Saturday, August 15, 2009

Norway Spruce

Here's one of a group of Norway Spruce growing on a hill overlooking the lake.

From Wikipedia:

Norway Spruce (Picea abies) is a species of spruce native to Europe. It is a large evergreen coniferous tree growing to 35-55 m tall and with a trunk diameter of up to 1-1.5 m. The shoots are orange-brown and glabrous (hairless). The leaves are needle-like, 12-24 mm long, quadrangular in cross-section (not flattened), and dark green on all four sides with inconspicuous stomatal lines. The cones are 9-17 cm long (the longest of any spruce), and have bluntly to sharply triangular-pointed scale tips. They are green or reddish, maturing brown 5–7 months after pollination. The seeds are black, 4-5 mm long, with a pale brown 15 mm wing.[1][2][3][4][5]

The Norway Spruce grows throughout Europe from Norway in the northwest and Poland eastward, and also in the mountains of central Europe, southwest to the western end of the Alps, and southeast in the Carpathians and Balkans to the extreme north of Greece. The northern limit is in the arctic, just north of 70°N in Norway. Its eastern limit in Russia is hard to define, due to extensive hybridisation and intergradation with the Siberian Spruce (Picea obovata, syn. P. abies subsp. obovata), but is usually given as the Ural Mountains. However, trees showing some Siberian Spruce characters extend as far west as much of northern Finland, with a few records in northeast Norway. The hybrid is known as Picea x fennica (or P. × subsp. fennica, if the two taxa are considered subspecies), and can be distinguished by a tendency towards having hairy shoots and cones with smoothly rounded scales.[1][2][3]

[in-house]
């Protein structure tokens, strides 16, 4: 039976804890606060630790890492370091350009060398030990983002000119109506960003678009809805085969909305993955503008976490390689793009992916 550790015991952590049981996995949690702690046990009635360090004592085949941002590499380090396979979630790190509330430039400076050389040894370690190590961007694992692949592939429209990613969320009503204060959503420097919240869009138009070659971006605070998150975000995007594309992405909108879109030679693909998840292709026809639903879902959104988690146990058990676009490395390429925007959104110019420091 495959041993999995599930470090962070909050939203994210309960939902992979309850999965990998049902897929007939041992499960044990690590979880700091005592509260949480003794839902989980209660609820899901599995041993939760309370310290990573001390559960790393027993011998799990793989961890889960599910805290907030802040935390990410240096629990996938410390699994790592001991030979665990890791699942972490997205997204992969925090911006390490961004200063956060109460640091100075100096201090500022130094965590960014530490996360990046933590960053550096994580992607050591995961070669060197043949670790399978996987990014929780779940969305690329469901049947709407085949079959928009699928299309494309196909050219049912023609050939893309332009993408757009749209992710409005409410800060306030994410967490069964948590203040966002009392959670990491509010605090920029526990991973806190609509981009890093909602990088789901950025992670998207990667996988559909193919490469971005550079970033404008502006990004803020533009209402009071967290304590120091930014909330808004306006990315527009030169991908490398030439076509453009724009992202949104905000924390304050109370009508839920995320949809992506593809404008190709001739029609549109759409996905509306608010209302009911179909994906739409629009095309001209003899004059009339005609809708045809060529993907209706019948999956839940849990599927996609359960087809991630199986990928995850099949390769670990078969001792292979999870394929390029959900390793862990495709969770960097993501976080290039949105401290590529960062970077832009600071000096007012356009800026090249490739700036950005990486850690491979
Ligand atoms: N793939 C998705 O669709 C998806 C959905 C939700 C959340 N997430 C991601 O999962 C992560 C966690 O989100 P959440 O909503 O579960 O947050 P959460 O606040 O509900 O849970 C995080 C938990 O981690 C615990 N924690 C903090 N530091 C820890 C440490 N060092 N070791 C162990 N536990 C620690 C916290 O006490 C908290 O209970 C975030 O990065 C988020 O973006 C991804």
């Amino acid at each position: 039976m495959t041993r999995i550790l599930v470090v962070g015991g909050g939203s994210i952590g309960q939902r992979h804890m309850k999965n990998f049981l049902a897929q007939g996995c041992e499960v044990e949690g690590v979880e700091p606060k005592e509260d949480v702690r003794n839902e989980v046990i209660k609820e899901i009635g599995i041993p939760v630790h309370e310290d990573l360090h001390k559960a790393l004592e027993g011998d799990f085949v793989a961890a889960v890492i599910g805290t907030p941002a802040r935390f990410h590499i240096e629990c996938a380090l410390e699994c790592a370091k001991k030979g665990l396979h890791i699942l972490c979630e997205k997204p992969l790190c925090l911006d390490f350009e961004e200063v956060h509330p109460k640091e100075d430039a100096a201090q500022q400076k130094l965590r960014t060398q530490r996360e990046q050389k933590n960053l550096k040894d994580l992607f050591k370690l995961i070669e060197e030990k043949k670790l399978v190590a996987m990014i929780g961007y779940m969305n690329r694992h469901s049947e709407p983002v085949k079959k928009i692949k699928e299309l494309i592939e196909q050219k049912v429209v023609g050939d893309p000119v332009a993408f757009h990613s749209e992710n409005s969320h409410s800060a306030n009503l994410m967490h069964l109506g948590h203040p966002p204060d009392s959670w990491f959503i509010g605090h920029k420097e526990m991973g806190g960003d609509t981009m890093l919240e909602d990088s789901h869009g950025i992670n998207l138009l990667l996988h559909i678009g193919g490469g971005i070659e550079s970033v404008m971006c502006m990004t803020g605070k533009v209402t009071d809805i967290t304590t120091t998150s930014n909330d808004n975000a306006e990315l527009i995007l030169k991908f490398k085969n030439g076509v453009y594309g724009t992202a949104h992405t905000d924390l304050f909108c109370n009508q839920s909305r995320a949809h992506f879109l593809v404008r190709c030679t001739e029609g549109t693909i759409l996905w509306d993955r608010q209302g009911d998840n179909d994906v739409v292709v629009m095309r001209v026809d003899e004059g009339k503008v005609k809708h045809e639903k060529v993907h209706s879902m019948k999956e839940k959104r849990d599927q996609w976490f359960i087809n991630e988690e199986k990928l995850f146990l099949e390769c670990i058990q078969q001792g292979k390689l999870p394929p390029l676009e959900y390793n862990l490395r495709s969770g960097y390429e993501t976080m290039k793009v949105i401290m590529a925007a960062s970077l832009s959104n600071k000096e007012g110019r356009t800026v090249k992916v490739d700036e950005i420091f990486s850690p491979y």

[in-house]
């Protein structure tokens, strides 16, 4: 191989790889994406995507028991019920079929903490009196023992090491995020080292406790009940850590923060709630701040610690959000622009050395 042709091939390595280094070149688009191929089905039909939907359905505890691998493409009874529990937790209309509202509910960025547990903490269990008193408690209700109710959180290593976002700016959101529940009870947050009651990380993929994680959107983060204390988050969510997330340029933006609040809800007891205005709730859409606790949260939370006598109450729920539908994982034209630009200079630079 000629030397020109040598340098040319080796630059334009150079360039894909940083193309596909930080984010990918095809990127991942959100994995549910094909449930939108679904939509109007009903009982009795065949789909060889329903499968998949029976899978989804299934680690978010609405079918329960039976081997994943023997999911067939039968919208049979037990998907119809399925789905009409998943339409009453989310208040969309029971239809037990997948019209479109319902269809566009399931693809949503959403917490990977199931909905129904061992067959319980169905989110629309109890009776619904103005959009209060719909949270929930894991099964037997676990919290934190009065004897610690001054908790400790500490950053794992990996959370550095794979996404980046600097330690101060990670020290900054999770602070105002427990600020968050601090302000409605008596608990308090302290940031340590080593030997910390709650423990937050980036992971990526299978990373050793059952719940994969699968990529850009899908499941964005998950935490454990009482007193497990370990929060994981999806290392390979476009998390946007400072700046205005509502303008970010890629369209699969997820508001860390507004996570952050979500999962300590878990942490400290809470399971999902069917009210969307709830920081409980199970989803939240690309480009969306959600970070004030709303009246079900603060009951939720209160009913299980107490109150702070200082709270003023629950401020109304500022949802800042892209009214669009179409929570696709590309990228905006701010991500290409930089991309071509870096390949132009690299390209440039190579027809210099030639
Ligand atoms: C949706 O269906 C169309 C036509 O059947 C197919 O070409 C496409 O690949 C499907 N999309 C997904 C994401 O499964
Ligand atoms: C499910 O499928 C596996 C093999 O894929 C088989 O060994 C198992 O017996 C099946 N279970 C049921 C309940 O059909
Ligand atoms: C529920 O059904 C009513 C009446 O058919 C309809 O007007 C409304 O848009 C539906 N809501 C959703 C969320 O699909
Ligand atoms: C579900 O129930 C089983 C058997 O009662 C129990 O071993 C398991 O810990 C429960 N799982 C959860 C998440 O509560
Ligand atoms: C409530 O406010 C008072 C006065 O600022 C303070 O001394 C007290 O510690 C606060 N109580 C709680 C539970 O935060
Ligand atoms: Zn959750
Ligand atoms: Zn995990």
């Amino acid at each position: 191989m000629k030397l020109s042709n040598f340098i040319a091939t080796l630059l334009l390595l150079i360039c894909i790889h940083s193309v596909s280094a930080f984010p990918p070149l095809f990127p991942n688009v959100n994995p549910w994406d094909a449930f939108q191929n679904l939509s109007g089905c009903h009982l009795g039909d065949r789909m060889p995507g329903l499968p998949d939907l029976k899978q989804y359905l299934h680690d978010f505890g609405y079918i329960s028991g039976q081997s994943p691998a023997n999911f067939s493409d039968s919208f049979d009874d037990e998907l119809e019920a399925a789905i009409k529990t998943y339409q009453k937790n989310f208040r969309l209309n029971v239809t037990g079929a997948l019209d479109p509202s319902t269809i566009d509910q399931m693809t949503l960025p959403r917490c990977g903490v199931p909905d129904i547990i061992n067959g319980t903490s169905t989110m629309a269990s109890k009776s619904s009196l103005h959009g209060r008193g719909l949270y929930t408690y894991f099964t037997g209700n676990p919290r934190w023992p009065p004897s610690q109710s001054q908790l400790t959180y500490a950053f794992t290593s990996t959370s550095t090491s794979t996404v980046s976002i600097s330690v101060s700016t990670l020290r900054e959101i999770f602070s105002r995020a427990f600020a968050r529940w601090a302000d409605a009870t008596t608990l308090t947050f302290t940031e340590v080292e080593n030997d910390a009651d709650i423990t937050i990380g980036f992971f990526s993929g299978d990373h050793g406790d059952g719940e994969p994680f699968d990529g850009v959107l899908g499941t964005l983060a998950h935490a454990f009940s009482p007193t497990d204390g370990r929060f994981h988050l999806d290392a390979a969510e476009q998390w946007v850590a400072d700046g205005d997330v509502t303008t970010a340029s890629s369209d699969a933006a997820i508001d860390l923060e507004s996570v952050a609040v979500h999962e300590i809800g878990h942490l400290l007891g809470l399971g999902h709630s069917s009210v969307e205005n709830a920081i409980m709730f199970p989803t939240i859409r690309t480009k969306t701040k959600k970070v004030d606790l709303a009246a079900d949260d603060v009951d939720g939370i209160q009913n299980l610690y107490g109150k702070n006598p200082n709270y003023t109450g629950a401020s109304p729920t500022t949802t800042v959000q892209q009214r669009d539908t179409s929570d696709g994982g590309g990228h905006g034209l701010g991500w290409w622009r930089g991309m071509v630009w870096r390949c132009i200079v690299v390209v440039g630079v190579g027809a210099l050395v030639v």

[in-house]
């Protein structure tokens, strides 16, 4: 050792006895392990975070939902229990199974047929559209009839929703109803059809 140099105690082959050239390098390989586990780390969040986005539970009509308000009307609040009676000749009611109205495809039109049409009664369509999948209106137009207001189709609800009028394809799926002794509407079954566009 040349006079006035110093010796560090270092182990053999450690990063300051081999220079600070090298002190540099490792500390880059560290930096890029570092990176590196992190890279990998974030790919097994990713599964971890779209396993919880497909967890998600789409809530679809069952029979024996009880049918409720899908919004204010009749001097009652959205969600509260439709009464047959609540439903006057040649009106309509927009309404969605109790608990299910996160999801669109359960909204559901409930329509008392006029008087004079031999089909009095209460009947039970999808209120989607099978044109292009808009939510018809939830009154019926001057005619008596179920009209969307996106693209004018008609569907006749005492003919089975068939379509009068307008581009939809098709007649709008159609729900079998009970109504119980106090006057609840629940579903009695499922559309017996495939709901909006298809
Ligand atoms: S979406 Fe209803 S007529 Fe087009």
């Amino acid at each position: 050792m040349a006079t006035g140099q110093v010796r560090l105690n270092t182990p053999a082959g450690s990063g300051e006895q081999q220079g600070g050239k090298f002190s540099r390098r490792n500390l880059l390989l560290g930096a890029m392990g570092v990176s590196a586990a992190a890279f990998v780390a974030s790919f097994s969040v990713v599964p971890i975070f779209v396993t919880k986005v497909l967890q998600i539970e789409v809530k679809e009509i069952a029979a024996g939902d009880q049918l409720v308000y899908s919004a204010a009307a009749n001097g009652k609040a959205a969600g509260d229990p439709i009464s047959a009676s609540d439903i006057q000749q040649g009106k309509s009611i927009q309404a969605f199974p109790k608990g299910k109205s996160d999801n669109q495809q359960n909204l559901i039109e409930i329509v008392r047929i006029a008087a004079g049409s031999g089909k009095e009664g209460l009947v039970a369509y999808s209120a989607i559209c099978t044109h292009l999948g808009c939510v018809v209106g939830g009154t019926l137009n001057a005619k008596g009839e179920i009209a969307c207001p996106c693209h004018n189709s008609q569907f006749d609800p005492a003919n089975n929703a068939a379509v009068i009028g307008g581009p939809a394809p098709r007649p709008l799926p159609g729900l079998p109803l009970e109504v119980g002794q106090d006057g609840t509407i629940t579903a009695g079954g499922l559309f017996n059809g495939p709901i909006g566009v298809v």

From Botanical Abstracts, Volume 4:

377. Holmsen, Gunnar. Licit om grangransen i Famundstrakten. [Norway spruce in Famund, Norway.] Tidsskr. Skogbruk 27: 39-48. Mar.-Apr., 1919.—It has been a generally accepted theory that Norway spruce reached Norway from Russia by way of Finland and Sweden, that sufficient time has not yet elapsed for it to cover every nook and corner of the country as shown by the present distribution. The author has endeavored to throw light on this question by a microscopic study of pollen in old swamp deposits. Pollen grains of spruce have thus been readily identified when present. Though there remain many unsolved problems, this study indicates strongly that spruce is no younger on the peninsula than the other forest trees. It appears that the immigration of spruce took place toward the end of the sub- boreal or in the early sub-atlantic era and that spruce appeared earlier in the northern and eastern part of Sweden than elsewhere.—/. A. Larsen.

While I waited for sundown shots, this wonderful little car slipped into the water.

I want one...

Livingston , Burton Edward. Botanical Abstracts, Volume 4. Baltimore, 1920. 56. Web. Google Book Search. 14 Aug 2009.

"Norway Spruce." Wikipedia, The Free Encyclopedia. 7 Jun 2009, 19:27 UTC. 7 Jun 2009 <>.


  1. Norway spruce? We have plenty around here; but a cool little aquamobile? Now that's something I've NEVER seen on our lake!!

  2. A rare species, indeed. It's the first time I've spotted it on the lake.